Having selected a block of audio, a full range of editing functions is available on the dedicated keys. The block, made up of a selected set of tracks from between the marked points, can be cut or copied on to a clipboard, which can itself be played for checking. The block can then be inserted elsewhere, used to replace existing audio, thrown away, or looped. Crossfades are fully adjustable and tracks can be slipped in time, forwards as well as backwards. All these actions can be carried out very quickly, and all can be undone.

The system can handle up to 99 projects, each with 99 locate points that can be marked up as easily as the edit in and out points, and named using the keyboard. A project can be copied in its entirety, duplicating all the edit points and audio information, but not the actual audio tracks themselves. Since nothing is destructive, several completely different versions of the same piece can be created without ever losing any of the others and without having to copy any audio. There are already stories of people buying a RADAR system, hanging on to an existing audio editor on the assumption they will be needing to fly stuff out to it for edits and fly it back in as with conventional tape, and then finding their audio editors have become redundant since RADAR can do it all with less fuss.

A good example of the kind of thing it can do is the idea of doing your mutes on the source tracks instead of on the console. Chunks of audio can be accurately identified and then ‘erased’ very quickly, without actually permanently removing anything; doing this on a copy of the project, coupled with the undo capability, makes it fast, flexible and safe, and possibly more accurate than most console automation.

This kind of work is definitely made easier by the use of an external VGA monitor. Panels around its edge show various bits of status information, such as sample rates, remaining space and so on, with the meter bridge represented at the top. While most these items can be viewed on the Session Controller’s display, it’s useful to have them all visible at once. But the screen is mostly taken up with the tracks display, a powerful aid to managing the audio and editing functions. Audio on the 24 tracks is shown as strips with the graphical waveform inside, which scroll across the screen. The current position is the Now Line in the center of the screen, and contrasting shades show the area defined by the In and Out points, making scrubbing and locating intuitive.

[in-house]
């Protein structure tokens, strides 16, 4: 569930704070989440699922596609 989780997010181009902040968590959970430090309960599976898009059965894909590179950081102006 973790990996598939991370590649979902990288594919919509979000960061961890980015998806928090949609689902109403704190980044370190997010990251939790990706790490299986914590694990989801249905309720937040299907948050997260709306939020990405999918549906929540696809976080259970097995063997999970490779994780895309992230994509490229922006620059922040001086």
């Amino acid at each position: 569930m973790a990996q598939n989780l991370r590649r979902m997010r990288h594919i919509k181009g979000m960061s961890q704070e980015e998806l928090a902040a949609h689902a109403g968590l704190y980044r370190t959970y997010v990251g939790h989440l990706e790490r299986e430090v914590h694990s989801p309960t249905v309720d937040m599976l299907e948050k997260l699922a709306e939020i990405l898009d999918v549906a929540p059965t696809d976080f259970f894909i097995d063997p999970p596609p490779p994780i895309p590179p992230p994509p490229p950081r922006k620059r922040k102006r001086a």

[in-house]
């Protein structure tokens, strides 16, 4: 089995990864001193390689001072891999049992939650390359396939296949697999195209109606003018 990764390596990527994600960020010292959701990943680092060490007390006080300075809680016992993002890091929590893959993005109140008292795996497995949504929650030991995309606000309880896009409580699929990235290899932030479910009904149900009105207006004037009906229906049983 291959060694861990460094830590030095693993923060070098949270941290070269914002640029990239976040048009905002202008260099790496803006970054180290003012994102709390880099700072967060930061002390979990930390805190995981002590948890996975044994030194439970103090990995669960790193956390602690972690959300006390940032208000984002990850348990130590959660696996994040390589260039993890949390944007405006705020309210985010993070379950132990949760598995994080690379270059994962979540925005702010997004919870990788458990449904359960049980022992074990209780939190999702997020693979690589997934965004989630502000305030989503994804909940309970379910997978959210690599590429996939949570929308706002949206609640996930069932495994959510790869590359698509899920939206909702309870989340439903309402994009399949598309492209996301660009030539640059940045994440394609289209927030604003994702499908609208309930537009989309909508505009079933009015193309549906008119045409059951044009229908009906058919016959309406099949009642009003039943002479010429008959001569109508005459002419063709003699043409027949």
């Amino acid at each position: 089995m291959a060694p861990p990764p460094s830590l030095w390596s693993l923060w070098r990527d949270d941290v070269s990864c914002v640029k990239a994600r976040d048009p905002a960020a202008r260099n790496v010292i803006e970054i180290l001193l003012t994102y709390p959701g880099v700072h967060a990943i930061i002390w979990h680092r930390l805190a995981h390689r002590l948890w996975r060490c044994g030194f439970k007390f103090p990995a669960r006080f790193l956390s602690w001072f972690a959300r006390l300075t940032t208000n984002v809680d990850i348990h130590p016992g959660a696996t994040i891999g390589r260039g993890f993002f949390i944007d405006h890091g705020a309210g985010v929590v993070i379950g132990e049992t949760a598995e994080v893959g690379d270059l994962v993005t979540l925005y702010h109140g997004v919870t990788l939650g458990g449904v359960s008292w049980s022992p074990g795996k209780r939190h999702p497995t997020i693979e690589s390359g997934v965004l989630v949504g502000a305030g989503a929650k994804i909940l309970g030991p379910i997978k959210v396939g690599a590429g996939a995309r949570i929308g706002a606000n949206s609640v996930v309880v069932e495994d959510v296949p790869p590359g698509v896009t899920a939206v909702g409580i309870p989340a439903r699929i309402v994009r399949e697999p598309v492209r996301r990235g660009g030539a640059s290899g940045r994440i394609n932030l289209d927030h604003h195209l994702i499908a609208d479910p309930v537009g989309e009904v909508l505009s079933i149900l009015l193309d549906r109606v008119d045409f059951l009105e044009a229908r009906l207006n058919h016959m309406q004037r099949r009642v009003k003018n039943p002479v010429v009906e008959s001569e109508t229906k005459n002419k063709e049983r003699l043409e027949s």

You can zoom in and out vertically so that only one track takes the entire screen, or so you can see all 24 at once. Similarly you can zoom on the horizontal axis to make it easier to find precise edit points. And while the horizontal zoom doesn’t let you get to the sample level as does ProTools or Sound Forge, it is adequate for most purposes in conjunction with the scrub wheel and your own ears.

You can share audio between different projects, and even the process of copying a section from one and pasting it into another is quick and straightforward. The project management tools are smart enough to flag the fact that you have done this, so that when the original project is deleted, the audio needed for the later one is retained.

The fact that RADAR 24 is 24-bit is an important reminder that this is not a system with appeal based solely on operational convenience. The audio quality of RADAR has always been a source of some pride to the folks at iZ. RADAR 24 builds on this reputation by incorporating 24-bit converters, although 16-bit operation is still available.



July 01, 1989 12841
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